The security firm's "Dirty Dozen" report highlighted the top 12 countries responsible for the world's supply of spam during the third quarter. With the United States generating almost 2.5 times more spam than second-place India, the country now accounts for almost one in five junk messages. The United States' 18.6 percent share of all global spam also showed a significant jump from its 15.2 percent share in the second quarter.
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The report also highlighted the growth in spam from social-networking sites over the third quarter. Last month, Twitter users were hit by a "MouseOver" exploit that redirected them to third-party spam sites if they simply hovered over a link in a tweet. And over the summer, Facebook users faced their own scams, ones that attempted to trick them into filling out bogus surveys, with the information then used to spam their friends.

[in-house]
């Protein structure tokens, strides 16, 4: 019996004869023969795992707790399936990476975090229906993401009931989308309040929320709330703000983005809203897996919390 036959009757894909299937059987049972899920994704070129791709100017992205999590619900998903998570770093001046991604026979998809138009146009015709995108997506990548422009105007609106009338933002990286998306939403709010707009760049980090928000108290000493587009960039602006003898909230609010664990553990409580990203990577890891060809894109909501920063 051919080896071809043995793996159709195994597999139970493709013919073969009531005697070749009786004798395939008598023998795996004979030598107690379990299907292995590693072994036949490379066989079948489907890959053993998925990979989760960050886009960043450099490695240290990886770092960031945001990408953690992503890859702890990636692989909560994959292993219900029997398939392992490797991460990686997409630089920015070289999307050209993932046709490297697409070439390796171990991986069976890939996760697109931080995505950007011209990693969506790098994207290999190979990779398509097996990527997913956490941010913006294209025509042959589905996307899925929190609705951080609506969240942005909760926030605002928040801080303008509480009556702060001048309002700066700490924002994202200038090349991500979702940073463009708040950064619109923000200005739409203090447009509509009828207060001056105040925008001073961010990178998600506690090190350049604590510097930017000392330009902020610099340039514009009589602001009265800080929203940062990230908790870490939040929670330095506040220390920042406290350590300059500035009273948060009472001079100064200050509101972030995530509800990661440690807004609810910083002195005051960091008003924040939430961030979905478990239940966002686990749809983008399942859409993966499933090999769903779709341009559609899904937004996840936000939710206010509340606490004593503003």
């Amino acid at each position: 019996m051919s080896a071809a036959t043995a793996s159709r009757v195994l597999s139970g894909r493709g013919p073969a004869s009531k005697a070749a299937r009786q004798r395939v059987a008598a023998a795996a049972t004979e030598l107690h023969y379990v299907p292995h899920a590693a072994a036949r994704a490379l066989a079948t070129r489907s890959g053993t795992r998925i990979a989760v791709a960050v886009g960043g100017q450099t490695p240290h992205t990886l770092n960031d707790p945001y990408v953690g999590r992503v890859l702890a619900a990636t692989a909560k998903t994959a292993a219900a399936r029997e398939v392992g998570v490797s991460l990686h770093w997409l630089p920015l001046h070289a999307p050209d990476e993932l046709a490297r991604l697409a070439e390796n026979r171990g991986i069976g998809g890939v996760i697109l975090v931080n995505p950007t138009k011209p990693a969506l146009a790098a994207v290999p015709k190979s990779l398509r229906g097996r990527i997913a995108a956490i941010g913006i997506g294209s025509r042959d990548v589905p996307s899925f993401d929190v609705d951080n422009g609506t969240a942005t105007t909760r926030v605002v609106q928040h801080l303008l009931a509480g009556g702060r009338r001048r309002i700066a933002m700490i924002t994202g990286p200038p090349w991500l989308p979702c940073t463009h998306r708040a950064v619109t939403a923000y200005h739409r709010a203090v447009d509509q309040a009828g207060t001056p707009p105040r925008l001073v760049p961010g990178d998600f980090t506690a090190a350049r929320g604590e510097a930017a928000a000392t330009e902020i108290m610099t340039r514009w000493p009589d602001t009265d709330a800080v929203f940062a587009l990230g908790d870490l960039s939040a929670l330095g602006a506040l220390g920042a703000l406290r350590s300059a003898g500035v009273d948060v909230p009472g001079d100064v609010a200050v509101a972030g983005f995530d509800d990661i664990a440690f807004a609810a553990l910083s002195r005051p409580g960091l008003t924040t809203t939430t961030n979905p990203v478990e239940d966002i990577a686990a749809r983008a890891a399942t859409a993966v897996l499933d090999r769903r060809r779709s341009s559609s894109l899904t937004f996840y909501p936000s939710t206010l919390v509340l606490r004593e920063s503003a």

Much of the spam now being generated around the world isn't coming from the spammers themselves but from botnets, networks of infected computers directed to send junk mail to other unsuspecting users.
"You should never even be tempted to open a spam message out of curiosity, as it can only take a second to effectively hand over control of your computer to the spammers," Graham Cluley, senior technology consultant at Sophos, explained in a statement. "If your computer does become part of a botnet, you're also inviting further malware infections, which may compromise your personal or banking information."